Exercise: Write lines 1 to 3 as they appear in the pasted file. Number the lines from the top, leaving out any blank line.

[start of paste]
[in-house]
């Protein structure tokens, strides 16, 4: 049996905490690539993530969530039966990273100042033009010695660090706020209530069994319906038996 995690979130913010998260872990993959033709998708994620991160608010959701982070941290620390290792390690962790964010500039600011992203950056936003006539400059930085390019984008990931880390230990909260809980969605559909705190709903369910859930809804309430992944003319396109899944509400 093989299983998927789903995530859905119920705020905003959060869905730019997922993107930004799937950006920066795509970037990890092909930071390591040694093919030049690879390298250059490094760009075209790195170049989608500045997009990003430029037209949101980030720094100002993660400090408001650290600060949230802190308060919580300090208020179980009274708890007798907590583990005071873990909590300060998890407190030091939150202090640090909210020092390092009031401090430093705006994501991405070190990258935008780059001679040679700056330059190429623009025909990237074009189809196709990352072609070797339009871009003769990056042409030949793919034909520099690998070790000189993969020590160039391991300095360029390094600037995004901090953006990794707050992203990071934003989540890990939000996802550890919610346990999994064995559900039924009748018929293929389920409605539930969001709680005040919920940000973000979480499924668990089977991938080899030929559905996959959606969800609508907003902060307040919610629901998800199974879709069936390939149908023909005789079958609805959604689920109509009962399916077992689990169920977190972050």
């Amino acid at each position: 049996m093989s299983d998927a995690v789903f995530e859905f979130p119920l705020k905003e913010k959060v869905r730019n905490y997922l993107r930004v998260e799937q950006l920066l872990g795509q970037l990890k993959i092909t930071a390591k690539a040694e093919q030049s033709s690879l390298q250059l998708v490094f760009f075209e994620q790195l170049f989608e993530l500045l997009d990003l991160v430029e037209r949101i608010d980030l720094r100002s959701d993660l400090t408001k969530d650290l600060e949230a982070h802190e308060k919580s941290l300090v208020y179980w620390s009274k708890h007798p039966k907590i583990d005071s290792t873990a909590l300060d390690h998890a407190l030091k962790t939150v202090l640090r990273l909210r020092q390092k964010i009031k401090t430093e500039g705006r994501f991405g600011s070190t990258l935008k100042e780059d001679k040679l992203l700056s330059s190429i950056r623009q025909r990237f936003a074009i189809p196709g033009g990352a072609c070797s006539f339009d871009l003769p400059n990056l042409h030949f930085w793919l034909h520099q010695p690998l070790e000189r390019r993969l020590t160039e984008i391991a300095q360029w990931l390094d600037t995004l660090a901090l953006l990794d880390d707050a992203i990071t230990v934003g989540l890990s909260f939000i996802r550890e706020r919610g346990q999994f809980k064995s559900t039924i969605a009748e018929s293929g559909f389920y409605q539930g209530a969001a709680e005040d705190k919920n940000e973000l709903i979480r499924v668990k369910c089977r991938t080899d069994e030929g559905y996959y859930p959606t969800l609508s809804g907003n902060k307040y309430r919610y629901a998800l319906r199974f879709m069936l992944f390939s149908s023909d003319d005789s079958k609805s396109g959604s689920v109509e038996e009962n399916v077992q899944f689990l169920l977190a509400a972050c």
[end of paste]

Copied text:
[in-house]
């Protein structure tokens, strides 16, 4: 049996905490690539993530969530039966990273100042033009010695660090706020209530069994319906038996 995690979130913010998260872990993959033709998708994620991160608010959701982070941290620390290792390690962790964010500039600011992203950056936003006539400059930085390019984008990931880390230990909260809980969605559909705190709903369910859930809804309430992944003319396109899944509400 093989299983998927789903995530859905119920705020905003959060869905730019997922993107930004799937950006920066795509970037990890092909930071390591040694093919030049690879390298250059490094760009075209790195170049989608500045997009990003430029037209949101980030720094100002993660400090408001650290600060949230802190308060919580300090208020179980009274708890007798907590583990005071873990909590300060998890407190030091939150202090640090909210020092390092009031401090430093705006994501991405070190990258935008780059001679040679700056330059190429623009025909990237074009189809196709990352072609070797339009871009003769990056042409030949793919034909520099690998070790000189993969020590160039391991300095360029390094600037995004901090953006990794707050992203990071934003989540890990939000996802550890919610346990999994064995559900039924009748018929293929389920409605539930969001709680005040919920940000973000979480499924668990089977991938080899030929559905996959959606969800609508907003902060307040919610629901998800199974879709069936390939149908023909005789079958609805959604689920109509009962399916077992689990169920977190972050």
């Amino acid at each position: 049996m093989s299983d998927a995690v789903f995530e859905f979130p119920l705020k905003e913010k959060v869905r730019n905490y997922l993107r930004v998260e799937q950006l920066l872990g795509q970037l990890k993959i092909t930071a390591k690539a040694e093919q030049s033709s690879l390298q250059l998708v490094f760009f075209e994620q790195l170049f989608e993530l500045l997009d990003l991160v430029e037209r949101i608010d980030l720094r100002s959701d993660l400090t408001k969530d650290l600060e949230a982070h802190e308060k919580s941290l300090v208020y179980w620390s009274k708890h007798p039966k907590i583990d005071s290792t873990a909590l300060d390690h998890a407190l030091k962790t939150v202090l640090r990273l909210r020092q390092k964010i009031k401090t430093e500039g705006r994501f991405g600011s070190t990258l935008k100042e780059d001679k040679l992203l700056s330059s190429i950056r623009q025909r990237f936003a074009i189809p196709g033009g990352a072609c070797s006539f339009d871009l003769p400059n990056l042409h030949f930085w793919l034909h520099q010695p690998l070790e000189r390019r993969l020590t160039e984008i391991a300095q360029w990931l390094d600037t995004l660090a901090l953006l990794d880390d707050a992203i990071t230990v934003g989540l890990s909260f939000i996802r550890e706020r919610g346990q999994f809980k064995s559900t039924i969605a009748e018929s293929g559909f389920y409605q539930g209530a969001a709680e005040d705190k919920n940000e973000l709903i979480r499924v668990k369910c089977r991938t080899d069994e030929g559905y996959y859930p959606t969800l609508s809804g907003n902060k307040y309430r919610y629901a998800l319906r199974f879709m069936l992944f390939s149908s023909d003319d005789s079958k609805s396109g959604s689920v109509e038996e009962n399916v077992q899944f689990l169920l977190a509400a972050c």